Getting tired of these yet? I’m not but I promise there are several beers coming up that aren’t just hoppy saisons. This one is another hoppy saison though, but uses an under-utilized hop in my opinon. It is quite difficult to find a commercial example that showcases this hop. The only one I’ve personally had was a pilsner from Town Hall in Minneapolis, MN. It was really nice but this is a pretty subtle hop, a good hop for a lighter beer without a dominant flavor. Last year I made a Moteuka Abbey Ale using WLP530, it turned out really nice so I wanted to use these hops again with this platform. Also, I am likely to make that Abbey Ale again, so stay tuned for that.
Unlike a lot of New Zealand hops, this isn’t as aggressive a hop as a Nelson, Galaxy, or other common varieties. It still has that underlying fruitiness to it but it is far more subtle. I think of it as the “lighter” hop of the bunch. It worked well with this beer though.
Batch # 2013.23
5 Gallon Batch
Brew date: December 8th, 2013
Keg date: January 16th, 2014
SRM: 4 L
IBU: 65 (estimated)
9 pounds Pilsen
2 pounds Wheat
Again, there has been only slight variations in the grain bills of these beers but more interesting things are on the way.
This mash started out at 157 F and went for 70 minutes. The initial water was distilled with a pH stabilizer (pH 5.2) and approximately 5 gallons. Sparge was done with water around 165 F, about 4 gallons total. About 8 gallons was collected pre-boil.
The boil for this one was uneventful, the total time was just under 75 minutes to reach the terminal volume desired. Hop schedule below.
1 ounce Amarillo 8.9% AA @30
2 ounces Moteuka @ 10 minutes
2 ounces Moteuka dry hopped
Shoot for a less bitter beer than previous versions, and to use up some older Amarillo hops, I decided to sub in some Amarillo pellets for the bittering but added them at 30 minutes before flameout to keep the bitterness a little lower. Motueka being a subtler hop, I didn’t want to crowd out their flavor with an overly bitter hop profile. The Moteuka hops are also pellets and two ounces were added to nylon bag in the keg…where they remain today.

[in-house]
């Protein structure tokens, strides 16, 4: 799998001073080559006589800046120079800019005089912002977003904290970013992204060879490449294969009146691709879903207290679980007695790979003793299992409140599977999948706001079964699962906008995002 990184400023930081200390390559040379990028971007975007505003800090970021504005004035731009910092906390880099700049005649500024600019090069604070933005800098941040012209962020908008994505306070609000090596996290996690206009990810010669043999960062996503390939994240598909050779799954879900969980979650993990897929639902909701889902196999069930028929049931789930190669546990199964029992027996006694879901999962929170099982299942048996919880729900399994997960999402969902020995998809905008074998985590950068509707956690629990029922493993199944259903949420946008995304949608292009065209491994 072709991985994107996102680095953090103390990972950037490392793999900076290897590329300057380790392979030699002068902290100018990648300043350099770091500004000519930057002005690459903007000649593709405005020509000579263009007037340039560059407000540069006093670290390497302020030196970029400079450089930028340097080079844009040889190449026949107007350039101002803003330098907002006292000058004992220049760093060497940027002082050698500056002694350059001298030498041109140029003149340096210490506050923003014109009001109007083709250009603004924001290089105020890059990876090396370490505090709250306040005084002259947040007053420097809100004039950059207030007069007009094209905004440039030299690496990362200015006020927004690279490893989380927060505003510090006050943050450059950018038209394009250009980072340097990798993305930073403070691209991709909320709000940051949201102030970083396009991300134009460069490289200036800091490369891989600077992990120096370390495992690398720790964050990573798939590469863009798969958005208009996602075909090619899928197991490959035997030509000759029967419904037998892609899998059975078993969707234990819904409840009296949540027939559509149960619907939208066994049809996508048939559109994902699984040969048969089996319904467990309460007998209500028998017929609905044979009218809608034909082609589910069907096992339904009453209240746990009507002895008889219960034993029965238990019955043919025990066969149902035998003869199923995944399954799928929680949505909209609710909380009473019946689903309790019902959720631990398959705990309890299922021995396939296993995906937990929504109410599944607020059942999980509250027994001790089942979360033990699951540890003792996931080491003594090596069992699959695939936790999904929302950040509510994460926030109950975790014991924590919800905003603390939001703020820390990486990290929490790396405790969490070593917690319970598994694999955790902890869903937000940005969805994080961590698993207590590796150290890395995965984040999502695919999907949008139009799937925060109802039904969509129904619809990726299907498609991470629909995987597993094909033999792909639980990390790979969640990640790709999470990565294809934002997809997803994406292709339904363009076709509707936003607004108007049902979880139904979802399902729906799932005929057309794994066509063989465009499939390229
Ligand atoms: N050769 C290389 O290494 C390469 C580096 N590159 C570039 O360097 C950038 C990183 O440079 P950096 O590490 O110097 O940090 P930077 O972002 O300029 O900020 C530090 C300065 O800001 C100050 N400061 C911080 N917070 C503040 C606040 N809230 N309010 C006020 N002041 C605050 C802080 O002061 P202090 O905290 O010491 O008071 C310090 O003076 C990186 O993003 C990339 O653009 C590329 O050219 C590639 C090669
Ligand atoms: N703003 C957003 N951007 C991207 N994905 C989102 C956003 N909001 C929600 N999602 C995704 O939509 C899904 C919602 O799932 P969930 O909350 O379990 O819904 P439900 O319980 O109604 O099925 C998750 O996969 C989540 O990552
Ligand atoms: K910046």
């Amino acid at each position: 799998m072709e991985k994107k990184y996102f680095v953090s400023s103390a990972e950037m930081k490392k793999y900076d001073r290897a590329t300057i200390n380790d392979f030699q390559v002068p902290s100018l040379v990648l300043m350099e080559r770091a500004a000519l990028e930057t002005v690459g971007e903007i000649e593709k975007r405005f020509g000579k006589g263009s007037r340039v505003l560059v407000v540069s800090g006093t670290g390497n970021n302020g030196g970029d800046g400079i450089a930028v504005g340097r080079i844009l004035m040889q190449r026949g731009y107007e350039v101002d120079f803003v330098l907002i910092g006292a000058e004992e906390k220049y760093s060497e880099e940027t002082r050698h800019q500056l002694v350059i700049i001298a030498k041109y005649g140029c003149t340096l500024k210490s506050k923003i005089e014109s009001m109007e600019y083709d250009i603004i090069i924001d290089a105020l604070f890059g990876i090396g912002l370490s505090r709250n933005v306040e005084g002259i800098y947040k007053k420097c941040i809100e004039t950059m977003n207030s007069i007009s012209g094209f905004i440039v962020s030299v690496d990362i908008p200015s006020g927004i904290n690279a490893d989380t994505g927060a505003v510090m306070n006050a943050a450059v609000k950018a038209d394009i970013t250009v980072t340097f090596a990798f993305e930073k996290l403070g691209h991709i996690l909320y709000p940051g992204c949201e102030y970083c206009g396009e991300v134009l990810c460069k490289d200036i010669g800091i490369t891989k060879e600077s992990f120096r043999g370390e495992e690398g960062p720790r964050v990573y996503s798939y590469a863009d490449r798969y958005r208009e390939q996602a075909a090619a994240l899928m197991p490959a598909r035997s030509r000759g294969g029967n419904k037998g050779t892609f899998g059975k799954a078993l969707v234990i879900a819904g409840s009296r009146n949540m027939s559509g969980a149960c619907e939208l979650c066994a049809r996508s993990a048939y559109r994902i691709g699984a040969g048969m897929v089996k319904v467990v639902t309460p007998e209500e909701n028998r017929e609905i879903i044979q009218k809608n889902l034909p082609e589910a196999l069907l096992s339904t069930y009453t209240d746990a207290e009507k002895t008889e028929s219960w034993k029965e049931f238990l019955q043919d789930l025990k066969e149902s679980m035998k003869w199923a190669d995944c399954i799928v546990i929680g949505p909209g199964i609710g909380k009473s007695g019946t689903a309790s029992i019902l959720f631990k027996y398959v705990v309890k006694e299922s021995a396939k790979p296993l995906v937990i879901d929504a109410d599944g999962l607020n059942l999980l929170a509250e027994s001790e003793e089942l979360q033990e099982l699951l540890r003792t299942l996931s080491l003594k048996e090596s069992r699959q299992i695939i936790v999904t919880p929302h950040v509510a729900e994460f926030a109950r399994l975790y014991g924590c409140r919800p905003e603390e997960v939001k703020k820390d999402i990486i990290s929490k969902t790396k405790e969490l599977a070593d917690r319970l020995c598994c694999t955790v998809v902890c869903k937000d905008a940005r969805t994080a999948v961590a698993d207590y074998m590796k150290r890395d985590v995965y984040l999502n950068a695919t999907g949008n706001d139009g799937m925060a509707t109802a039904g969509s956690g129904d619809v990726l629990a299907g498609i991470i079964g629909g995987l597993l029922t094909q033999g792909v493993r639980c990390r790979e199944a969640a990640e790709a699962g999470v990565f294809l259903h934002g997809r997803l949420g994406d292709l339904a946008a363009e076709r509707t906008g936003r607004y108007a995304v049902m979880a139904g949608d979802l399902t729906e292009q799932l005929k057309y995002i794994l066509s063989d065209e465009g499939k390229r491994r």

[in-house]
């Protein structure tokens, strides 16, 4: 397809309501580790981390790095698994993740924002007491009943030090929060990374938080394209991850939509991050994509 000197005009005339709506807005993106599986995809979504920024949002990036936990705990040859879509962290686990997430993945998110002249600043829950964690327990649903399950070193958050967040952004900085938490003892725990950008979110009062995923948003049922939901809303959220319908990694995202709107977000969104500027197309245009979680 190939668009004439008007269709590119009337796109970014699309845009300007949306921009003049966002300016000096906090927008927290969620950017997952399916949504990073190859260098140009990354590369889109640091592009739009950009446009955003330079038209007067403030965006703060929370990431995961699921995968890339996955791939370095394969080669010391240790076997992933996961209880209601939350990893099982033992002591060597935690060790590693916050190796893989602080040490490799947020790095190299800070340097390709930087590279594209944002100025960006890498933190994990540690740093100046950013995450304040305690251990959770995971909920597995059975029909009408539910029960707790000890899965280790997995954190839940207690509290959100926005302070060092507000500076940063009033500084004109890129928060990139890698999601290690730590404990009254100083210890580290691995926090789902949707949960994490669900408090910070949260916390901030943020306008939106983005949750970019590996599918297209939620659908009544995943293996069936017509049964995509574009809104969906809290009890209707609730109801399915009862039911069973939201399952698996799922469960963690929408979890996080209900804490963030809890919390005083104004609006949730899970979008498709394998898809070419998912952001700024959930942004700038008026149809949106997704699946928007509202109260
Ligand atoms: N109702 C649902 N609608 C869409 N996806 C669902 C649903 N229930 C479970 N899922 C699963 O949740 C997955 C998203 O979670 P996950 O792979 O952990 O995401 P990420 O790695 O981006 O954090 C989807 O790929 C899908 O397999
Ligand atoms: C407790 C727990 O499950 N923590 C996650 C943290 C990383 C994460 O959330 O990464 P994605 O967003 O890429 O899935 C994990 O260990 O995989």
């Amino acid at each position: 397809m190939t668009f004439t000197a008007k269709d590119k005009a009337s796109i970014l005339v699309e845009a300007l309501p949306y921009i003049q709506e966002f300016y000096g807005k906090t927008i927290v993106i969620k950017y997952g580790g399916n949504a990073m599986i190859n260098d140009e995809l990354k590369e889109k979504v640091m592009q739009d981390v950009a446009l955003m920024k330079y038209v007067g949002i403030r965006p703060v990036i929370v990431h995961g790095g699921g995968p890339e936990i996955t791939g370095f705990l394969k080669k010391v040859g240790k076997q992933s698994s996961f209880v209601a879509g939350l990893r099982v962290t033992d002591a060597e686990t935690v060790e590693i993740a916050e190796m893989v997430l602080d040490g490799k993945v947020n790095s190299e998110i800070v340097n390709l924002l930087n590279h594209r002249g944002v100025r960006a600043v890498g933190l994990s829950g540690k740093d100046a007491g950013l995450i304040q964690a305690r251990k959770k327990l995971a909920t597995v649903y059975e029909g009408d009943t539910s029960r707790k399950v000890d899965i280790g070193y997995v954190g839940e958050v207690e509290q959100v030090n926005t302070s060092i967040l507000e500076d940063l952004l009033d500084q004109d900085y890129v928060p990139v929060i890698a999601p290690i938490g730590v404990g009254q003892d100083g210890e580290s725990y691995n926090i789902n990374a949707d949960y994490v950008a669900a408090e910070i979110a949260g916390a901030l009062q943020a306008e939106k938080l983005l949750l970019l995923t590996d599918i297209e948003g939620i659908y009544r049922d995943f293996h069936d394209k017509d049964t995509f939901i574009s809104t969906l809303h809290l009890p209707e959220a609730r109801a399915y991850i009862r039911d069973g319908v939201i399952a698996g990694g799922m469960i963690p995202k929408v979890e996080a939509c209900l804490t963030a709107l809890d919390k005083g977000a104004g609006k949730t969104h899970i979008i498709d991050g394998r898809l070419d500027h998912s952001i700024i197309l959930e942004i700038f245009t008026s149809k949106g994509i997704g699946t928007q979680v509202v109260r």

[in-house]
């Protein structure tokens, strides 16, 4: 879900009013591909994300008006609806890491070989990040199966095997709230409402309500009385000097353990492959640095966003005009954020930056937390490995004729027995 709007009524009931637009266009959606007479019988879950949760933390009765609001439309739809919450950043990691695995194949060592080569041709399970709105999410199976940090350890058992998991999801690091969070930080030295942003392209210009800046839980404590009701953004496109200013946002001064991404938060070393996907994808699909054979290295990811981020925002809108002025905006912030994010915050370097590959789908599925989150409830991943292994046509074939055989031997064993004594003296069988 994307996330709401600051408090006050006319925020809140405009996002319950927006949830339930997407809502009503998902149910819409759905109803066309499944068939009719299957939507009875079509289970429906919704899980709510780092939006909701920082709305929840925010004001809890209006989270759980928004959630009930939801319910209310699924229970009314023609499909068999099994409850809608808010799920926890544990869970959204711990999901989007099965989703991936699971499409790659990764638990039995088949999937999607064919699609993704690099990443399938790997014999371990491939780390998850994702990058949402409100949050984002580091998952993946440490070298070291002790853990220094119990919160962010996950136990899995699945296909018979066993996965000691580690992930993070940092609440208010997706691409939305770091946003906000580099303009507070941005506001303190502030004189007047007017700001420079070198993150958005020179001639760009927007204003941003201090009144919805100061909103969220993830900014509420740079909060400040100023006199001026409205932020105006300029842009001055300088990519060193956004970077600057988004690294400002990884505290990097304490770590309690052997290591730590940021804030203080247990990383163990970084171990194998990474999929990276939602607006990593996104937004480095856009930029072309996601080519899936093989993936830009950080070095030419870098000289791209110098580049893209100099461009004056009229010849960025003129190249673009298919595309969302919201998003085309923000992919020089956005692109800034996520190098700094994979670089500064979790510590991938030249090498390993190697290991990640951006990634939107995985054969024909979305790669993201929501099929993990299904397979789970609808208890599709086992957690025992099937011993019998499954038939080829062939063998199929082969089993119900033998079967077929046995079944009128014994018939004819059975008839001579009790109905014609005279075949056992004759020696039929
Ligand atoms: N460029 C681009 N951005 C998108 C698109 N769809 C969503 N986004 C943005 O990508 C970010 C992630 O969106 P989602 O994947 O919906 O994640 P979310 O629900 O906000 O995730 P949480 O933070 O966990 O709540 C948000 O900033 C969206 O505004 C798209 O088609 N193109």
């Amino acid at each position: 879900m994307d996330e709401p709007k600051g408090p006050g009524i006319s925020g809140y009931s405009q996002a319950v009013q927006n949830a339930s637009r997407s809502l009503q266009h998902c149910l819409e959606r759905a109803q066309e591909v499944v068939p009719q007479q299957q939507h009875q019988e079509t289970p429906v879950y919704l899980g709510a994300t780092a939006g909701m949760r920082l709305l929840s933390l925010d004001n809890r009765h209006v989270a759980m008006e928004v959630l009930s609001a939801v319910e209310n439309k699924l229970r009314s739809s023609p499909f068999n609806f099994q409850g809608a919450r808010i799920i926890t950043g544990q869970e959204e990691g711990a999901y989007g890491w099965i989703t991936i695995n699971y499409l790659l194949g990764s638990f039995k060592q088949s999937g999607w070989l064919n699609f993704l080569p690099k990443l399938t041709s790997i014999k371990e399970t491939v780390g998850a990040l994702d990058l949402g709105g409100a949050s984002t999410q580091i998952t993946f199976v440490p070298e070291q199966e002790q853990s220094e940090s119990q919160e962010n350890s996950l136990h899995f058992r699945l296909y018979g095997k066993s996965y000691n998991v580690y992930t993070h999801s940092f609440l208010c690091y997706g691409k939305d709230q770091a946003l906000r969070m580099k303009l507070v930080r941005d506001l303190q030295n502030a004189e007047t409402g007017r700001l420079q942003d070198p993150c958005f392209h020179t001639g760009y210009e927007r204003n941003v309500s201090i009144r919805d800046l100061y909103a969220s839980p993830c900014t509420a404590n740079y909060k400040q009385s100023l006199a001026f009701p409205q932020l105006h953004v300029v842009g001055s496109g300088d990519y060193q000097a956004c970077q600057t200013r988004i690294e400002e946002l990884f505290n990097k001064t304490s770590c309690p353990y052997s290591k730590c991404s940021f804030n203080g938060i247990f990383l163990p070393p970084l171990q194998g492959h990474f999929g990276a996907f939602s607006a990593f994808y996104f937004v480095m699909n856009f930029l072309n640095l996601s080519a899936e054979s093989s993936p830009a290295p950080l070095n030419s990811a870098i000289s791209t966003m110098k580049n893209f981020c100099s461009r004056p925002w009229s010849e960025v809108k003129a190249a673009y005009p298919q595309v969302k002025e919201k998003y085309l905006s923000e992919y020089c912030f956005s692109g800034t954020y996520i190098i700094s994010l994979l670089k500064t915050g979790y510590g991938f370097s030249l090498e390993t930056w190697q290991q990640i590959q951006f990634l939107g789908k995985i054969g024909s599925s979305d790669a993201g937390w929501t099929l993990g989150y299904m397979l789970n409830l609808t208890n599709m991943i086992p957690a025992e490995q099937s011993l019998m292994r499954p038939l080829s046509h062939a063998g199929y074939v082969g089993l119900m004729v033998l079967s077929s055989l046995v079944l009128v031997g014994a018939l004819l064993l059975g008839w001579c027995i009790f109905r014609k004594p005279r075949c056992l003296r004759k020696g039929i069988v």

Fermentation started within 6 hours….it was 90% done within a few days. Beer was left in the primary fermenter for almost 5 weeks before being transferred to a keg and dry hopped….partially due to travel, laziness, and trying to get the gravity down as low as possible.
Beer was force carbonated in the keg to 10 PSI over the course of about a week. Served in a stemmed glass (from Tired Hands for the glassware people).
Beer is yellow, light with a mild haze to it. Nice head, good retention, soft white, small bubbles. Lots of lacing on the glass. Carbonation is moderate, I should carbonate these beers a little higher but it is pretty good this way.
Aroma is mildly fruity, mildly yeasty. Nice.
Beer is light but not dry even with the extended time in the fermenter. Unlike the Snow Day IPA with Nelson, this beer is not Brett forward, the Brett component is quite low in fact, which is a little surprising. The hops and yeast character that are there play well together though. It is a light easy drinking beer.
I had the opportunity to serve this beer to the staff of Sixpoint brewery in Brooklyn, NY and it received high marks from them, which was nice. Comments I received were “nice hop levels” and “great fruitiness”….the beer is not overly bitter so the nice late addition hops shine through.
Possible improvements for future batches:
I think overall this beer is great for what it is. I like pulling back on the IBUs for this yeast palate. I am a little confused why the Brett disappeared in this one but was more prominent in Snow Day IPA (Recipe #5)…this might take a few batches to figure out. The yeast cake from this beer was saved and will be used for the first of 6 experimental hop beers from Yakima Valley. Looking forward to those a lot.
“For a quart of Ale is a dish for a king.” ― William Shakespeare